Difference between exit() and sys.exit() in Python


In Python, there are two similarly-named functions, exit() and sys.exit(). What’s the difference and when should I use one over the other?

Asked By: Drake Guan



exit is a helper for the interactive shell – sys.exit is intended for use in programs.

The site module (which is imported automatically during startup, except if the -S command-line option is given) adds several constants to the built-in namespace (e.g. exit). They are useful for the interactive interpreter shell and should not be used in programs.

Technically, they do mostly the same: raising SystemExit. sys.exit does so in sysmodule.c:

static PyObject *
sys_exit(PyObject *self, PyObject *args)
    PyObject *exit_code = 0;
    if (!PyArg_UnpackTuple(args, "exit", 0, 1, &exit_code))
        return NULL;
    /* Raise SystemExit so callers may catch it or clean up. */
    PyErr_SetObject(PyExc_SystemExit, exit_code);
   return NULL;

While exit is defined in site.py and _sitebuiltins.py, respectively.

class Quitter(object):
    def __init__(self, name):
        self.name = name
    def __repr__(self):
        return 'Use %s() or %s to exit' % (self.name, eof)
    def __call__(self, code=None):
        # Shells like IDLE catch the SystemExit, but listen when their
        # stdin wrapper is closed.
        raise SystemExit(code)
__builtin__.quit = Quitter('quit')
__builtin__.exit = Quitter('exit')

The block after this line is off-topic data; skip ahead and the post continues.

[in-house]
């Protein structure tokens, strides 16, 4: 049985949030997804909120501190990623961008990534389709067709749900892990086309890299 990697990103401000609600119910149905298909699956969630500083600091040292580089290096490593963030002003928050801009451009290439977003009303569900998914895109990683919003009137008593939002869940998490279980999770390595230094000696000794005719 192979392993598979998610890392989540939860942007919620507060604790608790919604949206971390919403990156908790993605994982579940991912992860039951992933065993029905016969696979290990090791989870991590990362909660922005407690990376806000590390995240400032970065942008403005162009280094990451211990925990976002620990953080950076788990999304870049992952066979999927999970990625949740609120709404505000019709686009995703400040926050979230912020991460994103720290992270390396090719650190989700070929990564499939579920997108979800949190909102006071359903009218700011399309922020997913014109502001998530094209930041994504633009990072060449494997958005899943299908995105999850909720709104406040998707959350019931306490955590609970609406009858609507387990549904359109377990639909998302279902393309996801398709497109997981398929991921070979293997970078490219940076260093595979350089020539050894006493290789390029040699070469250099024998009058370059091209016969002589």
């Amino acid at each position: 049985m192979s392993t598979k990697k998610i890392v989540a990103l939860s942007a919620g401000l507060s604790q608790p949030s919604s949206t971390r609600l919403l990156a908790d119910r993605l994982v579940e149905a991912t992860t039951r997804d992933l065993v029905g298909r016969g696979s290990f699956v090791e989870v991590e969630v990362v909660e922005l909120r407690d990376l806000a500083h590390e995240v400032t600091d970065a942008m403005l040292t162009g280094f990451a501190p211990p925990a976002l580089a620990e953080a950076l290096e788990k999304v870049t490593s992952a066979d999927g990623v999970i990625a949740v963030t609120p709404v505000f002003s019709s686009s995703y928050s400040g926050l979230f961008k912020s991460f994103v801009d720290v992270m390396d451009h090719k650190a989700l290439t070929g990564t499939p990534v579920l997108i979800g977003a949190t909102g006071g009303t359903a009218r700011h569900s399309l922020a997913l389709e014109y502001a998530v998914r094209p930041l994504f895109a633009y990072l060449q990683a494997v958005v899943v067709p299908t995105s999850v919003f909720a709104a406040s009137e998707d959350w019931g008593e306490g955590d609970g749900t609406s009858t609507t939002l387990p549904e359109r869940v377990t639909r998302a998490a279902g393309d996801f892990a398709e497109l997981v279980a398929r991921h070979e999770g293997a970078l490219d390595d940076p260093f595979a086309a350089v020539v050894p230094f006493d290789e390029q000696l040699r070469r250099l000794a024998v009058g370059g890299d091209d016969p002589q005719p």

Note that there is a third exit option, namely os._exit, which exits without calling cleanup handlers, flushing stdio buffers, etc. (and which should normally only be used in the child process after a fork()).

Answered By: miku

If I use exit() in a code and run it in the shell, it shows a message asking whether I want to kill the program or not. It’s really disturbing.
See here

But sys.exit() is better in this case. It closes the program and doesn’t create any dialogue box.

Answered By: Ramisa Anjum Aditi

Solution, Origins, Differences & Speed

Why do we need the exit() /
sys.exit() commands?

Usually, the code runs through the lines until the end and the program exists automatically.
Occasionally, we would like to ask the program to close before the full cycle run.
An example case is when you implement authentication and a user fails to authenticate, in some cases you would like to exit the program.

The exit()

Exits Python.

Maybe you didn’t know this, but it’s a synonym of quit() and was added after quit() to make python more user friendly.
Designed to work with interactive shells.

Use the built-in exit() out of the box, as is, without importing any library.
Just type this:


Execution Time: 0.03s


  • Faster to use (built-in)
  • Works both with python 2.x and python 3.x
  • Fast
  • Can be used exactly like sys.exit() (with the exception)


  • No exception message

The sys.exit()

Exits Python and raising the SystemExit exception (requires an import).
Designed to work inside programs.


import sys

Execution Time (of just the import and sys.exit()): 0.07s

Or you can use a message for the SystemExit exception:

Added finally block to illustrate code cleanup clause. Inspired by @Nairum.

import sys
  sys.exit("This is an exit!")
except SystemExit as error:
  print("Preforming cleanup in 3, 2, 1..")
  # Do code cleanup on exit


This is an exit!

Preforming cleanup in 3, 2, 1..


  • Triggers SystemExit exception
  • You can use an exception message
  • Closes without a dialog
  • Utilizes finally clause of try
  • Works both with python 2.x and python 3.x


  • Needs an import
  • Slower by 57.1% than exit()


If you don’t need an exception with an optional message, then use exit(), this is faster and built-in.
If you require more functionality of an exception with an optional message, use sys.exit().

In the code examples I am using Python 3.x

Answered By: Stas Sorokin
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